Economics, psychology and the history of consumer choice theory
This paper examines elements of the complex place/role/influence of psychology in the history of consumer choice theory. The paper reviews, and then challenges, the standard narrative that psychology was 'in' consumer choice theory early in the neoclassical revolution, then strictly 'out' during the ordinal and revealed preference revolutions, now (possibly) back in with recent developments in experimental, behavioural and neuroeconomics. The paper uses the work of three particular economic theorists to challenge this standard narrative and then provides an alternative interpretation of the history of the relationship between psychology and consumer choice theory. Copyright The Author 2009. Published by Oxford University Press on behalf of the Cambridge Political Economy Society. All rights reserved., Oxford University Press.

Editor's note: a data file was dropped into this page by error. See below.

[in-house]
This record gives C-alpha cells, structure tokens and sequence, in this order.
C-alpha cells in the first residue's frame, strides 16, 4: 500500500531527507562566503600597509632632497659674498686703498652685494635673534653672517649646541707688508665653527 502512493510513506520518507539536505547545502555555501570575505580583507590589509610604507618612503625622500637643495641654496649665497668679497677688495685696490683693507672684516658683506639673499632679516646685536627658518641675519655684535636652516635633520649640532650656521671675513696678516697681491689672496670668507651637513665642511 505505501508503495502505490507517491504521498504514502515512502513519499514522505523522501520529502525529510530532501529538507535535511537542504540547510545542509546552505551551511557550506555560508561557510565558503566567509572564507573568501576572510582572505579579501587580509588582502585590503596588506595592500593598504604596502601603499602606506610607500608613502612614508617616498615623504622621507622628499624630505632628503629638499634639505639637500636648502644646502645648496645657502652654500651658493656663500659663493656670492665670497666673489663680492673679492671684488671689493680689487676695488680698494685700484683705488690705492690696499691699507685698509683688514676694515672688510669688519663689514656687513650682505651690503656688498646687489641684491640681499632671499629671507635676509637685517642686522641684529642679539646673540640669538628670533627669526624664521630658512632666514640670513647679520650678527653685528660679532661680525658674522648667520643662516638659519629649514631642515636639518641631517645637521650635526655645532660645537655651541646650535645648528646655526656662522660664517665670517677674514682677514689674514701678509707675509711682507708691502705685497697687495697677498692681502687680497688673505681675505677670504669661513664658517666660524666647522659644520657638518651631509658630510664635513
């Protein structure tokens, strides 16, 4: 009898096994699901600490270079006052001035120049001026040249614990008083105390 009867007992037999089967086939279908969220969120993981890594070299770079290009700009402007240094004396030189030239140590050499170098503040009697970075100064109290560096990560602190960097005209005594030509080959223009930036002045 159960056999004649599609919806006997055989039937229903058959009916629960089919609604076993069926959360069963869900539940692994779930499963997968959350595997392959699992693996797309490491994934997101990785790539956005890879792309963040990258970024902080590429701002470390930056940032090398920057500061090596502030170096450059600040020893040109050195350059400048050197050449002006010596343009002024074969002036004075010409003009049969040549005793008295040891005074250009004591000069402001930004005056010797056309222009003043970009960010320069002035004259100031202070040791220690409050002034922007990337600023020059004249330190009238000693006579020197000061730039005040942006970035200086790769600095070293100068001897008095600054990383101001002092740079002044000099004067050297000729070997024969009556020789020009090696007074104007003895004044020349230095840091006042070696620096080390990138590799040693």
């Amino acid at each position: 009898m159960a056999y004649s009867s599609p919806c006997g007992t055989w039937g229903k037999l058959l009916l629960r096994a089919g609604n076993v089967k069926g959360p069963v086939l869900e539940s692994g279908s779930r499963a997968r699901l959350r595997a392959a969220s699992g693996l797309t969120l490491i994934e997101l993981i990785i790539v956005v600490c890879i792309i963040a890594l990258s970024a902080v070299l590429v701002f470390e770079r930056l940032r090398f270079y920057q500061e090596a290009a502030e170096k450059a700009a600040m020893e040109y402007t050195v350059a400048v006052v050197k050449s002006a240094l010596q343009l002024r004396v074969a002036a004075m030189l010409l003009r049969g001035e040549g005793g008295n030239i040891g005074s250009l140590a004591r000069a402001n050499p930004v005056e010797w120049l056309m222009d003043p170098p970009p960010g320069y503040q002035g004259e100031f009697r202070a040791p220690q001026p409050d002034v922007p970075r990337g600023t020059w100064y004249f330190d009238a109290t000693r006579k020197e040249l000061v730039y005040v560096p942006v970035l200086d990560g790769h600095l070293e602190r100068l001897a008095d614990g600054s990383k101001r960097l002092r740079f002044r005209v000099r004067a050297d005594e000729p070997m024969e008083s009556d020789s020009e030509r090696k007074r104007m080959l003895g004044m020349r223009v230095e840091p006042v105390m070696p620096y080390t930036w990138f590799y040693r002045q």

Volume (Year): 34 (2010)
Issue (Month): 4 ()
|Contact details of provider:|| Postal: |
Fax: 01865 267 985
Web page: http://www.cje.oupjournals.org/
|Order Information:||Web: http://www.oup.co.uk/journals|
When requesting a correction, please mention this item's handle: RePEc:oup:cambje:v:34:y:2010:i:4:p:633-648. See general information about how to correct material in RePEc.
For technical questions regarding this item, or to correct its authors, title, abstract, bibliographic or download information, contact: (Oxford University Press)or (Christopher F. Baum)
If references are entirely missing, you can add them using this form.